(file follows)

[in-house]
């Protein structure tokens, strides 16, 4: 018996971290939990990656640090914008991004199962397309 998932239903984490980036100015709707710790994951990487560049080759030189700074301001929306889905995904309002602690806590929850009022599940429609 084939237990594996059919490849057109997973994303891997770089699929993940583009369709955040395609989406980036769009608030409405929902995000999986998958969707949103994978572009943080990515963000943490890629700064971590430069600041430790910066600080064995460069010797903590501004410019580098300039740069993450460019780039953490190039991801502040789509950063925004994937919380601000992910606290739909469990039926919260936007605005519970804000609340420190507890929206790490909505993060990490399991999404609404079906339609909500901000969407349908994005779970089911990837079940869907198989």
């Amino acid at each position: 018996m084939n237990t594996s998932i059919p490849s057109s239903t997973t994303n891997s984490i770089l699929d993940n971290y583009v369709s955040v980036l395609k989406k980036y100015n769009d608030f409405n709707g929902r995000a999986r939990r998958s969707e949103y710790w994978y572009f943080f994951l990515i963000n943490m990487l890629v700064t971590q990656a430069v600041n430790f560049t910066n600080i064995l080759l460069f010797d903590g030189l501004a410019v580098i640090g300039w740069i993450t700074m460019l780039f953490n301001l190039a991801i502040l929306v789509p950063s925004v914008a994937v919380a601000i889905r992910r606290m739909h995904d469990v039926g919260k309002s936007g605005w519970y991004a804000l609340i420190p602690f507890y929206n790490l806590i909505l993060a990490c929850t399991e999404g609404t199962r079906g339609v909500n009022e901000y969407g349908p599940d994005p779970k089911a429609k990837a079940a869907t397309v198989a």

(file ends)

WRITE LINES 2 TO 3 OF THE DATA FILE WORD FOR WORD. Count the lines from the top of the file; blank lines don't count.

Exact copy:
């Protein structure tokens, strides 16, 4: 018996971290939990990656640090914008991004199962397309 998932239903984490980036100015709707710790994951990487560049080759030189700074301001929306889905995904309002602690806590929850009022599940429609 084939237990594996059919490849057109997973994303891997770089699929993940583009369709955040395609989406980036769009608030409405929902995000999986998958969707949103994978572009943080990515963000943490890629700064971590430069600041430790910066600080064995460069010797903590501004410019580098300039740069993450460019780039953490190039991801502040789509950063925004994937919380601000992910606290739909469990039926919260936007605005519970804000609340420190507890929206790490909505993060990490399991999404609404079906339609909500901000969407349908994005779970089911990837079940869907198989």
């Amino acid at each position: 018996m084939n237990t594996s998932i059919p490849s057109s239903t997973t994303n891997s984490i770089l699929d993940n971290y583009v369709s955040v980036l395609k989406k980036y100015n769009d608030f409405n709707g929902r995000a999986r939990r998958s969707e949103y710790w994978y572009f943080f994951l990515i963000n943490m990487l890629v700064t971590q990656a430069v600041n430790f560049t910066n600080i064995l080759l460069f010797d903590g030189l501004a410019v580098i640090g300039w740069i993450t700074m460019l780039f953490n301001l190039a991801i502040l929306v789509p950063s925004v914008a994937v919380a601000i889905r992910r606290m739909h995904d469990v039926g919260k309002s936007g605005w519970y991004a804000l609340i420190p602690f507890y929206n790490l806590i909505l993060a990490c929850t399991e999404g609404t199962r079906g339609v909500n009022e901000y969407g349908p599940d994005p779970k089911a429609k990837a079940a869907t397309v198989a």